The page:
When Sony introduced its Portapak camera in 1967, it put the first truly portable video camera into the hands of the public. Artists were quick to start experimenting with this new tool, and an entirely new art form, called video art, soon emerged. A narrative codifying its development would later take shape. “Fathers” of the medium were designated:
, and, perhaps most prominently,
. But video art had mothers, too—and central among them is
As it happens, the mother-father framework applies particularly well to Kubota and Paik. They fell in love while they were both key members of the
group in New York, beginning in the early 1960s. In 1977, they married. Like the tangled cords running from the monitors in their work, the personal and professional were intertwined in the life they created together.
They fueled each other’s creativity, but Kubota’s substantial legacy became overshadowed by her husband’s equally formidable work. “We are very different, like water and oil,” she said
in a 2009 interview. “Even when I did my own stuff, people said, ‘She imitates Nam June.’ I found it infuriating. So I headed further in the direction of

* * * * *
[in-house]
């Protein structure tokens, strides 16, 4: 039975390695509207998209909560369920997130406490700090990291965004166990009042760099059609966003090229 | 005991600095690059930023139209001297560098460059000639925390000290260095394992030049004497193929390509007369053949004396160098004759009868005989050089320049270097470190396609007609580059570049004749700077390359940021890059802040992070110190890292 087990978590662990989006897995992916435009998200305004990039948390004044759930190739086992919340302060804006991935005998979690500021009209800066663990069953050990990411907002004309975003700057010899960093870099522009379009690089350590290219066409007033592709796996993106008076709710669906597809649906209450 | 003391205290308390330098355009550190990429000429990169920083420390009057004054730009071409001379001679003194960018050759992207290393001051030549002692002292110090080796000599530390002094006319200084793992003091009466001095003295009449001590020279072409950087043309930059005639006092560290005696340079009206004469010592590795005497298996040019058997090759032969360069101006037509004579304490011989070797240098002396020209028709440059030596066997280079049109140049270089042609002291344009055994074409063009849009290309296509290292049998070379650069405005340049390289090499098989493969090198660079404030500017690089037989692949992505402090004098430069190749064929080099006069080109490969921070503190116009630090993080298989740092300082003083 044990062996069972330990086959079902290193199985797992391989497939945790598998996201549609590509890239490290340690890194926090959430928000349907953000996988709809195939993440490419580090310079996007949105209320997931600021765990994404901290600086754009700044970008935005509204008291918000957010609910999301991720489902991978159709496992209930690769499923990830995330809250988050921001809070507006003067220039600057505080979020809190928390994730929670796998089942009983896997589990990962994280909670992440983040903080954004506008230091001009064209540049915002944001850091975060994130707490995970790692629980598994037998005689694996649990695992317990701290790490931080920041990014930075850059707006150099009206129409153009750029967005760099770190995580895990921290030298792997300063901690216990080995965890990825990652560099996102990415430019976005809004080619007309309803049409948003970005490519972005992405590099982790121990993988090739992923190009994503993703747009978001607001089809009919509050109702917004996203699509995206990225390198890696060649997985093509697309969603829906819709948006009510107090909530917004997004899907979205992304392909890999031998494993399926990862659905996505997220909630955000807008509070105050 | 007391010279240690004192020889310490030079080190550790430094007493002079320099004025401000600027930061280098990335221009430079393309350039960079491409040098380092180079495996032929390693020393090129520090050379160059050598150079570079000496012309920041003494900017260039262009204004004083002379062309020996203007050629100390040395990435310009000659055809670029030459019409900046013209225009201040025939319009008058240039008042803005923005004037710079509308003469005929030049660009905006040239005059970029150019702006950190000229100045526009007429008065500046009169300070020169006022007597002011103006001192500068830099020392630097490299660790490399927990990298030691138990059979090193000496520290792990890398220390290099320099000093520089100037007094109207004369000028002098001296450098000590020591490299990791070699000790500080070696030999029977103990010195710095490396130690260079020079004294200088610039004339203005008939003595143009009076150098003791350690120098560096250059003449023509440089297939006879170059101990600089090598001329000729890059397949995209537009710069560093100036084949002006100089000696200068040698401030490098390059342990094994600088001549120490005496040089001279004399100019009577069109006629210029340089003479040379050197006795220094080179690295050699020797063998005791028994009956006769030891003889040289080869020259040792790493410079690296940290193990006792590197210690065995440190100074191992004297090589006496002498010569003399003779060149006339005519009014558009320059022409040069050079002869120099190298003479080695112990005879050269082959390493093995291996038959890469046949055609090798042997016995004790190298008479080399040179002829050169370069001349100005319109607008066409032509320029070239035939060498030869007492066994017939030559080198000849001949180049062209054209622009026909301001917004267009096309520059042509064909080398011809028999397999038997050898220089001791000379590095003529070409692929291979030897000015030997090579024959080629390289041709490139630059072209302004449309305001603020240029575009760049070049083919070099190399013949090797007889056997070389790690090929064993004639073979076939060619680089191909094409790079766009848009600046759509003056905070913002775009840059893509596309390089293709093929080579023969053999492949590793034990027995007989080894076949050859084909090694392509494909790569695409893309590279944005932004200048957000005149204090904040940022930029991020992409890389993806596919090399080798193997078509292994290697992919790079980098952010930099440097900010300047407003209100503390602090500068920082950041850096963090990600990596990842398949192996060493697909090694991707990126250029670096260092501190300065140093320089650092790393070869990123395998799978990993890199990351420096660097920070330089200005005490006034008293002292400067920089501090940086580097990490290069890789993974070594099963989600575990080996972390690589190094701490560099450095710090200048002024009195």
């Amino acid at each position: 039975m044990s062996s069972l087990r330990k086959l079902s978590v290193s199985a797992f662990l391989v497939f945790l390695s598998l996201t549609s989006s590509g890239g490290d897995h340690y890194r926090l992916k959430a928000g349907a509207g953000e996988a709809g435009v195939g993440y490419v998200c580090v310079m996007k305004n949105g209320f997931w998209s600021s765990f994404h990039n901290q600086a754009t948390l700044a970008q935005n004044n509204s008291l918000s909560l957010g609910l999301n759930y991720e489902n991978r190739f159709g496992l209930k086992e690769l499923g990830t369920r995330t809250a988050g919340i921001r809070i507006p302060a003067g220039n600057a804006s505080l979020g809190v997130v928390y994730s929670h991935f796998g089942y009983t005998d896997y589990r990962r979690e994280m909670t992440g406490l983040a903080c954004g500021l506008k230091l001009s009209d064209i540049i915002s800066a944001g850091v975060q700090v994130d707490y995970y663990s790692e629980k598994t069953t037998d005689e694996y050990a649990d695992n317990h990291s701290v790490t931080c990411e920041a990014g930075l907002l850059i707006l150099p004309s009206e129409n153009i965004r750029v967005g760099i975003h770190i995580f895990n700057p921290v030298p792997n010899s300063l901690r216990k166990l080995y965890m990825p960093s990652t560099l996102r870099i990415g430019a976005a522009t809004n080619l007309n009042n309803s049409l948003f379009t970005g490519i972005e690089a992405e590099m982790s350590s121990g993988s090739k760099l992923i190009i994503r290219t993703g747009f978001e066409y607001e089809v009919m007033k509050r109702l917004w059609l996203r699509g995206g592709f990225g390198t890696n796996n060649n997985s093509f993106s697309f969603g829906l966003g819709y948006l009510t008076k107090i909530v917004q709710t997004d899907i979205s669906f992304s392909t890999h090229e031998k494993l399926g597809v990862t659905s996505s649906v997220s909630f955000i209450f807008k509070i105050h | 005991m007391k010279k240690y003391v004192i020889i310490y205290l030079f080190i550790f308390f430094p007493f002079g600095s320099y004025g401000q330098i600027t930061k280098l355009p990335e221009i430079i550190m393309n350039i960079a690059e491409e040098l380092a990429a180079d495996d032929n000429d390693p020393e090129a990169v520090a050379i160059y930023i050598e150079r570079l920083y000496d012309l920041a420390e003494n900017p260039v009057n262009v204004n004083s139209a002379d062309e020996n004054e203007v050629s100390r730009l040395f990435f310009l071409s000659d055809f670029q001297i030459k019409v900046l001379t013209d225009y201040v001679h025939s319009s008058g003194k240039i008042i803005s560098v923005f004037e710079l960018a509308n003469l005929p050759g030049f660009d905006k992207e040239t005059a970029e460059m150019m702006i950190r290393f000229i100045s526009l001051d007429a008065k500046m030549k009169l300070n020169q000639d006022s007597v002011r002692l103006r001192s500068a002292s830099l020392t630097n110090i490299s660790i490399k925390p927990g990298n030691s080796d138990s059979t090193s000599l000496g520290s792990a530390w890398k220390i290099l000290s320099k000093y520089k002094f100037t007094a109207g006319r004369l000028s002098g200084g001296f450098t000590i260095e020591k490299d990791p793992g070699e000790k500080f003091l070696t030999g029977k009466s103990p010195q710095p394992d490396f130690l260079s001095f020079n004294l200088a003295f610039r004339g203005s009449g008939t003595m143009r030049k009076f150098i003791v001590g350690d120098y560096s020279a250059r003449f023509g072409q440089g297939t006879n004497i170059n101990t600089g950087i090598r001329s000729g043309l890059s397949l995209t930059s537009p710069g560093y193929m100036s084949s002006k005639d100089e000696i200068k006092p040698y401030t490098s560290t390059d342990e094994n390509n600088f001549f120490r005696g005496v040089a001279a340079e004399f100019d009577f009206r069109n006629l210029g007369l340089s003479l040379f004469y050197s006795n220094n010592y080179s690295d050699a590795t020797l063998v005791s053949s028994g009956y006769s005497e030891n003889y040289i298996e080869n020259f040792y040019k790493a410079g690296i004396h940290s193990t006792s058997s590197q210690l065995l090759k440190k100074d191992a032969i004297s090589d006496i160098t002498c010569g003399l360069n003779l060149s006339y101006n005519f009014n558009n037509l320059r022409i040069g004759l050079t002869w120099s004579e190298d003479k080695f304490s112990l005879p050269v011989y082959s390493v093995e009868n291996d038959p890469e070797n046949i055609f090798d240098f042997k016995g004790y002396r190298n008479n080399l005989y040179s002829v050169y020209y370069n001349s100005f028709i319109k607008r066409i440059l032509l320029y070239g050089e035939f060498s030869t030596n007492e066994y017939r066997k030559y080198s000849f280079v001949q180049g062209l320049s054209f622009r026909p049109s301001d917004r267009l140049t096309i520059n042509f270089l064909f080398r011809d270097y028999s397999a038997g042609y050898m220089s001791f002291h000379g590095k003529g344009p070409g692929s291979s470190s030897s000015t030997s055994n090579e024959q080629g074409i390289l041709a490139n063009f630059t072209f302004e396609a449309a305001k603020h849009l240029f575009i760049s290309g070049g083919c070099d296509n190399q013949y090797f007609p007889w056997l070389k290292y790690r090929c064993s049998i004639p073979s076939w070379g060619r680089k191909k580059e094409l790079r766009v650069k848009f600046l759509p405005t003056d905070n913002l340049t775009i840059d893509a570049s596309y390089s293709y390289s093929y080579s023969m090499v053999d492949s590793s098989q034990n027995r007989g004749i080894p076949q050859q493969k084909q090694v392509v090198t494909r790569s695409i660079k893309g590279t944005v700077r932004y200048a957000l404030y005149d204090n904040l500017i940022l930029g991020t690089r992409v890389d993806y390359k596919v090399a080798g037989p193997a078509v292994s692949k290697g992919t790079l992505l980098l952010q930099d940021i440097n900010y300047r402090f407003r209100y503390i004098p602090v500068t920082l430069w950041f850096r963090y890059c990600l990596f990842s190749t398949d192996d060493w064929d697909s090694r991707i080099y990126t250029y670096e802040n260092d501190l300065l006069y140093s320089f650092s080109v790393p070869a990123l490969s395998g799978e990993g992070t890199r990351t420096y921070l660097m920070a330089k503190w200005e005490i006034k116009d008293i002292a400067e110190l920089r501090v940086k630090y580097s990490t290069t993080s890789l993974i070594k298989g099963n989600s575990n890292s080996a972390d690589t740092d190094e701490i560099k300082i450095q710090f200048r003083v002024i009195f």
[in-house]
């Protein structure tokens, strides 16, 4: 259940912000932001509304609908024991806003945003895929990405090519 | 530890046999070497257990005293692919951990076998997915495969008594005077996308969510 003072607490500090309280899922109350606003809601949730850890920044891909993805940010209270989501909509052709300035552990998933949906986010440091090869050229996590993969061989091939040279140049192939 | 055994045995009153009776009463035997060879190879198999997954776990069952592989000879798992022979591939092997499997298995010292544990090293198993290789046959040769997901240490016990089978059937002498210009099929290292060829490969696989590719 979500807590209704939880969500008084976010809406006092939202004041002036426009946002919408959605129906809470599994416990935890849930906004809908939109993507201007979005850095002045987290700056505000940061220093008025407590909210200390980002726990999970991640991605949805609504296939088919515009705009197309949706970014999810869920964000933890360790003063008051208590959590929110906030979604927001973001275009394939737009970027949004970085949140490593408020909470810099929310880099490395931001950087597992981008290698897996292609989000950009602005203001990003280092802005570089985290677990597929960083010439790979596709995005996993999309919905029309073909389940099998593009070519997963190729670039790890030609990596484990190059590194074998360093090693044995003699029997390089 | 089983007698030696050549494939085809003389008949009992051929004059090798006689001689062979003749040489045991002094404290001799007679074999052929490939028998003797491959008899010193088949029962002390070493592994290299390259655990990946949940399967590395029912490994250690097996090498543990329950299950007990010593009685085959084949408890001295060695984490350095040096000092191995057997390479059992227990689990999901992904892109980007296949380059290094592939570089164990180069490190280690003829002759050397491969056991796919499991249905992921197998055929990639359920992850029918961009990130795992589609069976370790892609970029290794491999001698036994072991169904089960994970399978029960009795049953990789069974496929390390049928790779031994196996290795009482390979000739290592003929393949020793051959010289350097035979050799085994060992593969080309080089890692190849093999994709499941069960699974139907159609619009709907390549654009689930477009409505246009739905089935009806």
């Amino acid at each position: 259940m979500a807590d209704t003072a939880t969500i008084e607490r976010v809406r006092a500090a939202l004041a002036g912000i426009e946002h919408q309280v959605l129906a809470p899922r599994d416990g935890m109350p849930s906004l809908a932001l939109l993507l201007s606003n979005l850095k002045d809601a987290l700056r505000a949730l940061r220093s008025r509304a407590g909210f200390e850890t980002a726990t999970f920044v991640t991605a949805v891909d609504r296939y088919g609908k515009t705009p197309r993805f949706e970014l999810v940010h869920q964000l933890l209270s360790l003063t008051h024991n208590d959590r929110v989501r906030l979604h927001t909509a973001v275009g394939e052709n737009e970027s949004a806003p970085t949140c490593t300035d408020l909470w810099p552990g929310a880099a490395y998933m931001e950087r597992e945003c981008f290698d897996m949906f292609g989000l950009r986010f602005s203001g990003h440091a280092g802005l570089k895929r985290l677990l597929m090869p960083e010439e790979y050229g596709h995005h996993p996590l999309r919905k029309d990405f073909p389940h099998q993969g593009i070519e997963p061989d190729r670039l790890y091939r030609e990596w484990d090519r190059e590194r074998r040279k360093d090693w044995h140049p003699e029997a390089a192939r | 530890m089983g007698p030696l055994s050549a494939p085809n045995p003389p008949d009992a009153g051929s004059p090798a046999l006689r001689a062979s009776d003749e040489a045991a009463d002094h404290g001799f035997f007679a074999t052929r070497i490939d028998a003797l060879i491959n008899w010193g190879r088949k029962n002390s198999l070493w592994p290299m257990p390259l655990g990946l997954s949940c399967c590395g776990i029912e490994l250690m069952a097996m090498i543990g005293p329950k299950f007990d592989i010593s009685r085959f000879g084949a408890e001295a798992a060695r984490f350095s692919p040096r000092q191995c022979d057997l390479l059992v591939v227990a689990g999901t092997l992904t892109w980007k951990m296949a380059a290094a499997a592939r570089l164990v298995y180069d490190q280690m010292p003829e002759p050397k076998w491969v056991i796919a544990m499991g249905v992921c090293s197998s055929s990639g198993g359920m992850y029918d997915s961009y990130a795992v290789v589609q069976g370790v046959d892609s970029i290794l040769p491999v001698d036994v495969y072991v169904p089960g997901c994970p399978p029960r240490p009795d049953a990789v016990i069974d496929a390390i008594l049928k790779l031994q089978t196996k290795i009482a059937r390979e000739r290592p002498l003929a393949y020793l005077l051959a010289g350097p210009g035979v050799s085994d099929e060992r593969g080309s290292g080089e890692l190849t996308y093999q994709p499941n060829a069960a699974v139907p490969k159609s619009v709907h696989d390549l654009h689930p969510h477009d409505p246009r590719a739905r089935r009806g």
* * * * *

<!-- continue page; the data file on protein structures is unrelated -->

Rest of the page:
. When Nam June went populist, I went for high art.”
Kubota was born in Niigata, Japan, a prefecture whose fertile rice production slated it for nuclear destruction during World War II. But nature intervened, as she once explained: “I was in second grade when the bomb went off….[The Americans] were supposed to drop the bomb over my town, Niigata….but it was cloudy, not sunny, so they went to Nagasaki instead. That changed my life.”
Kubota came of age in the post-war period. She began her university studies in sculpture in Tokyo in the late 1950s, when the city was the seat of a burgeoning avant-garde in Japanese art. In 1964, she was ready to stake her place in this scene with her first solo show at Naiqua Gallery, which she filled with a mountain of love letters and crushed paper covered over with a white sheet. Visitors had to scale this rather challenging form in order to discover an array of sculptures of welded metal pipe that Kubota had placed at the top. The critics ignored her coming-out.